IBBY Honour list
The IBBY Honour List is a biennial selection of outstanding, recently published books, honoring writers, illustrators and translators from IBBY member countries.
The titles are selected by the National Sections of IBBY who are invited to nominate books characteristic of their country and suitable to recommend for publication in different languages. One book can be nominated for each of the three categories: writing, Illustration and Translation. For a country where there is a substantial and continuing production of childrenfs books n more than one language, up to three books may be submitted for writing and translation in the different languages of the country.
Part 1: Writing
||Boku ga Kyoryu datta koro
(When I was a Dinosaur)
Text: Mitamura, Nobuyuki
Ill. Sasaki, Maki
Tokyo: Holp Shuppan, 1989, 418p, Ages 10-13
A boy is kidnapped by an elderly scientist who wants to prove that dinosaurs were exterminated by a comet shower. The boy is turned into a dinosaur and sent back in time to the Mesozoic age. After many thrilling adventures and some painful experiences, the boy returns to his own real world.Nobuyuki Mitamura was born in Tokyo in 1939 and graduated in Japanese literature. At university he joined a fairly tale study group. Before becoming an author he worked as an editor in different publishing houses for ten years. His main works include Kaze o uru otoko (The Man Who Sells Winds), Otosan ga ippai (So Many Fathers), Hino shima ni ikiru (To Live in the Land of Fire), Doa no mukouno himitsu (The Secret of the Other Side of the Door) and Moshimoshi kitsune kumazo desu (Hello, Hello, I Am Kumazo, the Fox-Boy).
||gUsojanaiyoh to Tanikawa kun wa itta
(Tanikawa said itfs not a lie)
Text: Iwase, Yoko
Ill. Ajito, Keiko
Tokyo: PHP Institue Inc., 1991, 118p, Ages 10up
Rui is a fifth grade girl, who has seldom spoken in her class since entering school. One day, a boy by the name of Tanikawa moves into her class. Classmates accuse him of telling nothing but lies all the time. Rui, however, is able to understand that those lies seem to be true to him, and she starts to talk with him. The two of them feel that they belong to the same world. Tanikawa is eventually sent to a residential institution, but Rui knows that she will never forget him.
Yoko Iwase was born in 1950. After graduating from college, she worked among other things in public service and as a journalist for a local newspaper. At the same time she studied childrenfs literature and wrote her first childrenfs book in 1977: Asawa dan dan miete kuru (Morning will appear gradually) which won a prize. Now she is a freelance author. Every book has been appraised by the critics, This book is her tenth, and has won two major awards.
||Osaru ni Naruhi
(Hurrah, Ifm a monkey)
Text: Ito, Hiroshi
Ill. by the author
Tokyo; Kodansha Ltd., 1994, 85p, Ages 5up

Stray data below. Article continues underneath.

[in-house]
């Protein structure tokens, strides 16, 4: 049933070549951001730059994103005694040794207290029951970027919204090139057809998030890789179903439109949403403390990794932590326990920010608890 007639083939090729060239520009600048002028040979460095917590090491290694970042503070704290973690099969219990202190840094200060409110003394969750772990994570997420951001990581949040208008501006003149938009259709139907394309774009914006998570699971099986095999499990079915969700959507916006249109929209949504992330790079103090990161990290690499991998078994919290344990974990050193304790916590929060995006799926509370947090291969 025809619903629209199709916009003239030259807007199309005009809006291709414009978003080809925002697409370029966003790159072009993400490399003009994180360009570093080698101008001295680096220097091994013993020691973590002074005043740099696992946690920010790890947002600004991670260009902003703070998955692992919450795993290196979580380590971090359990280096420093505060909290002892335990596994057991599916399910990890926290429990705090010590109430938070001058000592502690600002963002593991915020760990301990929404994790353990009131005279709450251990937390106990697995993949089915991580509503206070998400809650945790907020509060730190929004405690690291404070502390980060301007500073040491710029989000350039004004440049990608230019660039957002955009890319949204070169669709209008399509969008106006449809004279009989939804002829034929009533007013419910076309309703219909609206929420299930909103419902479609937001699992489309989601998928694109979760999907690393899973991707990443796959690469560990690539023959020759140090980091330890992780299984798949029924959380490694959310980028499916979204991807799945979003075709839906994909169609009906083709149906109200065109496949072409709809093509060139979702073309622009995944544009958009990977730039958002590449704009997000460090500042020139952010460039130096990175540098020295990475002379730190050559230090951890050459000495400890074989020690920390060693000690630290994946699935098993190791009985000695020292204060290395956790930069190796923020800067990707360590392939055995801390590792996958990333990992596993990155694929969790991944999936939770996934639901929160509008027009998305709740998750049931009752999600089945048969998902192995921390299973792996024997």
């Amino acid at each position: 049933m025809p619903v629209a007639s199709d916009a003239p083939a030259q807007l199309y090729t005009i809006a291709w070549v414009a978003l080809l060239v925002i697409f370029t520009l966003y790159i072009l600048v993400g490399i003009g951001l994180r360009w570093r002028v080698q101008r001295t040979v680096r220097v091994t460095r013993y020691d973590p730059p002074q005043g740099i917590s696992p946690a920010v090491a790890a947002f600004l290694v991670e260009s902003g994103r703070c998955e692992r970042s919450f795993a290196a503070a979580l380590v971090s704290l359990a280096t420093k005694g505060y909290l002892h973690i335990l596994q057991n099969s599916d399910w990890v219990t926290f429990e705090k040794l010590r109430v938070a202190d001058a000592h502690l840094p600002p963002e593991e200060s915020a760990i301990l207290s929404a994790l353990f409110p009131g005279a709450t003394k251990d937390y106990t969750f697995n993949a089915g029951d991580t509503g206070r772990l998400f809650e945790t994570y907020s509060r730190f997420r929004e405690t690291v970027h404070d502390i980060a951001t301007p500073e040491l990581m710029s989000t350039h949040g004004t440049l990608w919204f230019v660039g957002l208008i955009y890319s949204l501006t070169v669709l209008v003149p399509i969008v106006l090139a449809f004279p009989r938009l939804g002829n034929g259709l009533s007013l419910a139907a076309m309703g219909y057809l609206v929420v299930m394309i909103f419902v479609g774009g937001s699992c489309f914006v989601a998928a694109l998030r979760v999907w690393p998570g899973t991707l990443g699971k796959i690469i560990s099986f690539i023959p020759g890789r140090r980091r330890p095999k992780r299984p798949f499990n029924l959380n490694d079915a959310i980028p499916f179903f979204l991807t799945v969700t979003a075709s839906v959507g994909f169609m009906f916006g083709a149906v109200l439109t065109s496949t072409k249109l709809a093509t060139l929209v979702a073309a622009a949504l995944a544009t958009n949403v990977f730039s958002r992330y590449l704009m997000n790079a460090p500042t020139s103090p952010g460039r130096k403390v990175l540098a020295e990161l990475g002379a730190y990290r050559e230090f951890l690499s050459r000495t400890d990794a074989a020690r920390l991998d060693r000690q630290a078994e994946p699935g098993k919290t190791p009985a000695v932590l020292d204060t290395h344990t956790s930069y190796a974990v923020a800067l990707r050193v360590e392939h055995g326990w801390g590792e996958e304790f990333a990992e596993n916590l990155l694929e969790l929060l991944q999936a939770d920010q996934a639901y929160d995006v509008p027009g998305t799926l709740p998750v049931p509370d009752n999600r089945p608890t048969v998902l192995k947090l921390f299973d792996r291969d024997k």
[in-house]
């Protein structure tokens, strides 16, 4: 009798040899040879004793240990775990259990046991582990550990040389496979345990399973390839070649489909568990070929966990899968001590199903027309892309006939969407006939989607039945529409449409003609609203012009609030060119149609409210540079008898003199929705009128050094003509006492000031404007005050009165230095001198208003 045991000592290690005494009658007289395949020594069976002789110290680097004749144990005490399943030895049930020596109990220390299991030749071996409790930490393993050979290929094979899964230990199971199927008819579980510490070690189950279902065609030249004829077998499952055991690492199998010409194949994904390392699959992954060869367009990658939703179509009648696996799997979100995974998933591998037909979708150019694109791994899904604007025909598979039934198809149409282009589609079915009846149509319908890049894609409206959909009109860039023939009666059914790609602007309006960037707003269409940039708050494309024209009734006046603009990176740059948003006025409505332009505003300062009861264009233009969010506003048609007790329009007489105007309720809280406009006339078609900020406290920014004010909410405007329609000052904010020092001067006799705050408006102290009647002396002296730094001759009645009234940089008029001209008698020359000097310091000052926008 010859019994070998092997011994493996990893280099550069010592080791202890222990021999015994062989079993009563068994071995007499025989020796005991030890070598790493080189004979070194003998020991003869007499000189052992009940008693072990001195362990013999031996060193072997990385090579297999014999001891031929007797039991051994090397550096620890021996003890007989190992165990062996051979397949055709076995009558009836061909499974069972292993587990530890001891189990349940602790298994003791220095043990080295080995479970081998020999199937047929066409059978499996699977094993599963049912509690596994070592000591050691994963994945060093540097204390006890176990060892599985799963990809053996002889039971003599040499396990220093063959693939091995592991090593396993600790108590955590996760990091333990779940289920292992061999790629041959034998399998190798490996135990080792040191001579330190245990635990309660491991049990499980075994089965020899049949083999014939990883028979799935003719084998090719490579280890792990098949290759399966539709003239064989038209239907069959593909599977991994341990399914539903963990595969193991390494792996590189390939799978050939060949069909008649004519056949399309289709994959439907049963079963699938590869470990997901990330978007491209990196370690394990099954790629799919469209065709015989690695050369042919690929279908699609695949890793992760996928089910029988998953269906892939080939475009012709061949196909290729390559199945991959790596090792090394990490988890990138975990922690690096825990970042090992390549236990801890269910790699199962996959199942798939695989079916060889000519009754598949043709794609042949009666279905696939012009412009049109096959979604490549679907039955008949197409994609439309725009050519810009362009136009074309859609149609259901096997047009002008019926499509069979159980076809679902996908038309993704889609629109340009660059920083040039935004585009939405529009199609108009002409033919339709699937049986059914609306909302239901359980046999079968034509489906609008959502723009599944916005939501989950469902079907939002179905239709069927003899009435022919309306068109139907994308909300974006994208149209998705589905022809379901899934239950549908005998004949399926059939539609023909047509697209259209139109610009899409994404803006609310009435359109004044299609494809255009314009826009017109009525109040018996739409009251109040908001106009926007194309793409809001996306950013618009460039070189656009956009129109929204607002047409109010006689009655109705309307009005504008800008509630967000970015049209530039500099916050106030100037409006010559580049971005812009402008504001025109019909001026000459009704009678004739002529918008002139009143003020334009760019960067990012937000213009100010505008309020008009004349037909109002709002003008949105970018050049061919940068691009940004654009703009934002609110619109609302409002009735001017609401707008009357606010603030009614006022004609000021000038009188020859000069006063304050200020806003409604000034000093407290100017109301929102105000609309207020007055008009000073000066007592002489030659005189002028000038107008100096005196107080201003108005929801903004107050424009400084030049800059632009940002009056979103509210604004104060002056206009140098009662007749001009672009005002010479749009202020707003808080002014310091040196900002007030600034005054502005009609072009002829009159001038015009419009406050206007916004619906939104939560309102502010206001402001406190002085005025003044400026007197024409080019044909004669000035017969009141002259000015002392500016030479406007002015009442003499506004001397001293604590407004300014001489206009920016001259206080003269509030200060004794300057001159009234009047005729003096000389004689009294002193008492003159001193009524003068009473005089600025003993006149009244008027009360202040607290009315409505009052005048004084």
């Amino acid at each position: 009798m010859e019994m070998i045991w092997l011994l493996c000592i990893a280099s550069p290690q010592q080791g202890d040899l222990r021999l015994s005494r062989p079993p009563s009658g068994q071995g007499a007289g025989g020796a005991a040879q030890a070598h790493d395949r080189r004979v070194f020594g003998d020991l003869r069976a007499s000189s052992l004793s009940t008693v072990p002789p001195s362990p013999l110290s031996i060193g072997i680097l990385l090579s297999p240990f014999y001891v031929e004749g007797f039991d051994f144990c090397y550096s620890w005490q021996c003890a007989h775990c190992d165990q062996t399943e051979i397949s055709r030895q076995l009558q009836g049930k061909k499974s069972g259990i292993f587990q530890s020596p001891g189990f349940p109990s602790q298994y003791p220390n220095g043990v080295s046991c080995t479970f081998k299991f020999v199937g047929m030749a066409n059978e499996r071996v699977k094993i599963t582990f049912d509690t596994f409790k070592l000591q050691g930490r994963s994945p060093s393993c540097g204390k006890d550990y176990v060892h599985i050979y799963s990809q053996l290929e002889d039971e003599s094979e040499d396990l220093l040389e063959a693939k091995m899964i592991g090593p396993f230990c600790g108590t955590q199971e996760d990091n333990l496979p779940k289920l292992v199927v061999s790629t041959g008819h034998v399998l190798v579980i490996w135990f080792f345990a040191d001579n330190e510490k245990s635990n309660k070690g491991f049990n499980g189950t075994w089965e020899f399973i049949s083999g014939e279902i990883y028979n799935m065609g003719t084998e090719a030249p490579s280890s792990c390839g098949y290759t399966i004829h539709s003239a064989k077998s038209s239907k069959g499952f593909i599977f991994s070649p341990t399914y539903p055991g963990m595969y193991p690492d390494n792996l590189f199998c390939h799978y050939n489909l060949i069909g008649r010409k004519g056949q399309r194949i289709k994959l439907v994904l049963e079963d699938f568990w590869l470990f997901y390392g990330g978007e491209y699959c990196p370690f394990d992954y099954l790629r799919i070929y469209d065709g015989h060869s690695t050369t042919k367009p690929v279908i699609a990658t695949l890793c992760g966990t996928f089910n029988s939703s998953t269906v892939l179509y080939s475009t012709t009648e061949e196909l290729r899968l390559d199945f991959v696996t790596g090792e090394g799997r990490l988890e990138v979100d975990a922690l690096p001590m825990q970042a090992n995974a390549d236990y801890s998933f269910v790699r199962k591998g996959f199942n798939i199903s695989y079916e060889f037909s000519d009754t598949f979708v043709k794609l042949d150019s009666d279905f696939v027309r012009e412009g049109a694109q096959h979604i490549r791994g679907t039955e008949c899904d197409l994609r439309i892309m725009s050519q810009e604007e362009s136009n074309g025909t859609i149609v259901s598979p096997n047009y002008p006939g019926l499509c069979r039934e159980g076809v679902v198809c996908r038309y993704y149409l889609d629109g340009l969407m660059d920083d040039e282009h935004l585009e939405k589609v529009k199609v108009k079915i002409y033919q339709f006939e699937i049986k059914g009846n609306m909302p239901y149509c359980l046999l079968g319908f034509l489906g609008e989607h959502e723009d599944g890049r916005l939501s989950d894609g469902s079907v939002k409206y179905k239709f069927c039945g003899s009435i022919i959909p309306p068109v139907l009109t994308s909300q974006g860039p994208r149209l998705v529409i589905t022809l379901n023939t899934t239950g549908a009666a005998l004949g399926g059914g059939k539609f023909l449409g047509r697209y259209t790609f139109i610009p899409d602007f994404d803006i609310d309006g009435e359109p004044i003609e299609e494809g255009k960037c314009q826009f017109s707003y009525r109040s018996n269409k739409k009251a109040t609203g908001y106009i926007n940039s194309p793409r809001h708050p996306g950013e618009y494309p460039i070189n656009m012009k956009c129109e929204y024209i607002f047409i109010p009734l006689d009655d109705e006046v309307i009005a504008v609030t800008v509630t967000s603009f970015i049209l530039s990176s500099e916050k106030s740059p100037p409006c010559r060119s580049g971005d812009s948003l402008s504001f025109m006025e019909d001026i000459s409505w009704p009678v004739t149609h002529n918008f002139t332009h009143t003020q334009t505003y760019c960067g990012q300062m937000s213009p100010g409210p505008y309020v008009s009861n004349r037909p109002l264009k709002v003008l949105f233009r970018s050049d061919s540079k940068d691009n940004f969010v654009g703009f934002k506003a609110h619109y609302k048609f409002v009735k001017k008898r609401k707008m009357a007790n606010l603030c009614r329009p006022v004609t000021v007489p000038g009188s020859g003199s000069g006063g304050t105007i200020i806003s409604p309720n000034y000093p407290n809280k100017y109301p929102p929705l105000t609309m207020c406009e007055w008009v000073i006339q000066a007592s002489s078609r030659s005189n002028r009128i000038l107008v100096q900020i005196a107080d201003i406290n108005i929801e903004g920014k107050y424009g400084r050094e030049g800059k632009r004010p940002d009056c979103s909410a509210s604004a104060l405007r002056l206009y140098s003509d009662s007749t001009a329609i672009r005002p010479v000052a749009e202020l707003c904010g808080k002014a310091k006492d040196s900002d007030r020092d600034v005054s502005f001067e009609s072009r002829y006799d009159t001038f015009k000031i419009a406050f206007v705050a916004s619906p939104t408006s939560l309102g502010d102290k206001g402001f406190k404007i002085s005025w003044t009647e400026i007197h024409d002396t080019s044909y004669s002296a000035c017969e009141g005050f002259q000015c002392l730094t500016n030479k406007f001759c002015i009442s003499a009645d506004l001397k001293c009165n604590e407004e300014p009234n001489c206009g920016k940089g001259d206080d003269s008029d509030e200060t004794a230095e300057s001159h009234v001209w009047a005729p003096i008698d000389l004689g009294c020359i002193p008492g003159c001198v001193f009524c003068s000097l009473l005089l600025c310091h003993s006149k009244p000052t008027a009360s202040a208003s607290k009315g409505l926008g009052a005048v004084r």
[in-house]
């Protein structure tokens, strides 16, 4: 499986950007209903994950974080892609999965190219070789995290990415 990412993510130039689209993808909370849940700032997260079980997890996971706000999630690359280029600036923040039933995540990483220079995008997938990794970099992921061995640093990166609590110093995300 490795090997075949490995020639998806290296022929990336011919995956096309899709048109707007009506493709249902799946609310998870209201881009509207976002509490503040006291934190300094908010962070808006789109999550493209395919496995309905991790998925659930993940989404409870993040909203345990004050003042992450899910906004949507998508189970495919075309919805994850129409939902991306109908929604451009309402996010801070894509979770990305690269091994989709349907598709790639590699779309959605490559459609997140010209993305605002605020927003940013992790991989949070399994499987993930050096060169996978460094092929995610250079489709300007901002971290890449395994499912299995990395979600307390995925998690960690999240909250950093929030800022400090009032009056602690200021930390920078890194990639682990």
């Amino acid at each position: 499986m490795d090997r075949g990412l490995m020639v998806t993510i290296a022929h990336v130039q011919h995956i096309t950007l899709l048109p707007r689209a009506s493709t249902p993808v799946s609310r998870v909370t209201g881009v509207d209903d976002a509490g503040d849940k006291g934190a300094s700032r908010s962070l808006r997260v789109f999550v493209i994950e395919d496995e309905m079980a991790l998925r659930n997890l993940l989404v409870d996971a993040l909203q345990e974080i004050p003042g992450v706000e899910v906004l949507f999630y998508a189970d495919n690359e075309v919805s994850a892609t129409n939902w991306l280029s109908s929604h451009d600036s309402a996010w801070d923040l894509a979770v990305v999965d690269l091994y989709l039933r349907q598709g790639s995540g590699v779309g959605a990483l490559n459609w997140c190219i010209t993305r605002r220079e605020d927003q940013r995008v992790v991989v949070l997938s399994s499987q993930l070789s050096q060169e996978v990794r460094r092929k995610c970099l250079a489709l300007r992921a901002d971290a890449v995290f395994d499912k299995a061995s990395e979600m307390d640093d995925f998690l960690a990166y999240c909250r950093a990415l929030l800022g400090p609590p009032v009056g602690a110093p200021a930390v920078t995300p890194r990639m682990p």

There was a little monkey who lived on a little island in the south. His mother was going to have a baby and he was all exited about it. This little monkey wondered why a monkey mother would only have a monkey baby. It would be so much more fun to have a little frog sister or a little turtle brother. One day, the little monkey wanted to find out about how he was born, so he asked his mother lots of questions: What kind of a day it was, what it was like when he first climbed up a tree, what kind of baby he was. A few days later, his little baby sister was born. This heart-warming story tells us of the many wonders of life.
Hiroshi Ito was born in Tokyo in 1957, he began to show interest in picture books in his late teens under the influence of his two sisters who worked in nurseries. By the time he graduated from the Department of Education at Waseda University, he had decided to devote himself to bookmaking and has continued in this field ever since.
||Kosoado no Mori no Monogatari
(The stories of the Kosoado Woods)
Text: Okada, Jun
Ill. By the author
Tokyo: Rironsha, 1997, 3 volumes, Ages 8-10ISBN 4-652-00611-X; -00612-8; -00613-6
Stories are about imaginary people living in a fantasy land called Kosoado Woods. They are about Skipper, a shy boy, who lives in a ship-like house and his friends: Mr. Towaie, a writer living in the loft; Mr. Pot and Mrs. Tomato, who live in a kettle house; and twin sisters, who live in a snail-shaped house. In the first book of the series, Skipper and all his friends try to find a recipe using some strange nuts he received. In the second, Mr. Pot goes missing and a secret between Mr. Pot and his wife, Mrs. Tomato, is revealed. In the last volume, Skipper and his friends go off on an adventure to search for the treasure of pirate Fura-Fura, which is described in Mr. Towaiefs book.
Jun Okada was born in Hyogo in 1947. After graduating from Kobe University he worked as an art teacher. He has won many prizes including the Sankei Award for Childrenfs Books in 1984, the Japanese Association of Writer for Children Award in 1987, the Akaitori Award for Childrenfs Literature in 1988 and the Noma Prize for Juvenile Literature in 1995.
||Oni no Hashi
(A bridge to the other world)
Text: Ito, Yu
Ill. Ota, Daihachi
Tokyo: Fukuinkan Shoten, 1998, 340p, Ages 10up